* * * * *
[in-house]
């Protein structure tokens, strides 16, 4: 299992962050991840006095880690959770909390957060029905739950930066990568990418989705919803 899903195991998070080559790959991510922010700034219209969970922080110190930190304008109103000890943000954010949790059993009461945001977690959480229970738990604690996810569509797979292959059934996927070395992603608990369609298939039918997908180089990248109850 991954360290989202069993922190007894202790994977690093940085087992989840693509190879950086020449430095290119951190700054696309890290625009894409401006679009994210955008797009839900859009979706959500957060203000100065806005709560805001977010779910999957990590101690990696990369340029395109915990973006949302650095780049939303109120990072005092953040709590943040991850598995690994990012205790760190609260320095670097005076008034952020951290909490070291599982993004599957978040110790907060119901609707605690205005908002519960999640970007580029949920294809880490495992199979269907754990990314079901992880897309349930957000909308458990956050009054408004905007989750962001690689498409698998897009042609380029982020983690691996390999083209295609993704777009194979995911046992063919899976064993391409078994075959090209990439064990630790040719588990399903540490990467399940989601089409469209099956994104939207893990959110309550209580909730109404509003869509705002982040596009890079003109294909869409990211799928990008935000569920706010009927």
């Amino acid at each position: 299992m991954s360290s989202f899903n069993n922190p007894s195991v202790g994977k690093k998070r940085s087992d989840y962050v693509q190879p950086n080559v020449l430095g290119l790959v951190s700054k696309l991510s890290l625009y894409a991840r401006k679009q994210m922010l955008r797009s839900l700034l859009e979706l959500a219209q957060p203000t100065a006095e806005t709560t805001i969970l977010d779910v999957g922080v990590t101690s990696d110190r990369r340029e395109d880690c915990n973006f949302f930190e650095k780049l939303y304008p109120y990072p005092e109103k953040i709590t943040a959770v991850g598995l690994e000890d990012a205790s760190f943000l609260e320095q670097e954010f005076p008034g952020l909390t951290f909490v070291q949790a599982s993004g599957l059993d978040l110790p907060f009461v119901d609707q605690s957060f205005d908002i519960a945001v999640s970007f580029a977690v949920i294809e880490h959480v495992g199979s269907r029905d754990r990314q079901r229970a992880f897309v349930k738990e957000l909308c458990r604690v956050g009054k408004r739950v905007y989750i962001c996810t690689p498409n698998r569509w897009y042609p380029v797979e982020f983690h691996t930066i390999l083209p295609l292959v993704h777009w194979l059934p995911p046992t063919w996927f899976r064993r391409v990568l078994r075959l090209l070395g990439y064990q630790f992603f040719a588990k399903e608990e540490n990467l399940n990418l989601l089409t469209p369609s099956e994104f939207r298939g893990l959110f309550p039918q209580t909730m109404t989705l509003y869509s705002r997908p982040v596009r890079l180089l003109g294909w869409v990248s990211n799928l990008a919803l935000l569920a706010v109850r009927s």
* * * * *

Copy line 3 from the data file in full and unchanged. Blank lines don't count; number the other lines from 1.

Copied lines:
């Amino acid at each position: 299992m991954s360290s989202f899903n069993n922190p007894s195991v202790g994977k690093k998070r940085s087992d989840y962050v693509q190879p950086n080559v020449l430095g290119l790959v951190s700054k696309l991510s890290l625009y894409a991840r401006k679009q994210m922010l955008r797009s839900l700034l859009e979706l959500a219209q957060p203000t100065a006095e806005t709560t805001i969970l977010d779910v999957g922080v990590t101690s990696d110190r990369r340029e395109d880690c915990n973006f949302f930190e650095k780049l939303y304008p109120y990072p005092e109103k953040i709590t943040a959770v991850g598995l690994e000890d990012a205790s760190f943000l609260e320095q670097e954010f005076p008034g952020l909390t951290f909490v070291q949790a599982s993004g599957l059993d978040l110790p907060f009461v119901d609707q605690s957060f205005d908002i519960a945001v999640s970007f580029a977690v949920i294809e880490h959480v495992g199979s269907r029905d754990r990314q079901r229970a992880f897309v349930k738990e957000l909308c458990r604690v956050g009054k408004r739950v905007y989750i962001c996810t690689p498409n698998r569509w897009y042609p380029v797979e982020f983690h691996t930066i390999l083209p295609l292959v993704h777009w194979l059934p995911p046992t063919w996927f899976r064993r391409v990568l078994r075959l090209l070395g990439y064990q630790f992603f040719a588990k399903e608990e540490n990467l399940n990418l989601l089409t469209p369609s099956e994104f939207r298939g893990l959110f309550p039918q209580t909730m109404t989705l509003y869509s705002r997908p982040v596009r890079l180089l003109g294909w869409v990248s990211n799928l990008a919803l935000l569920a706010v109850r009927s």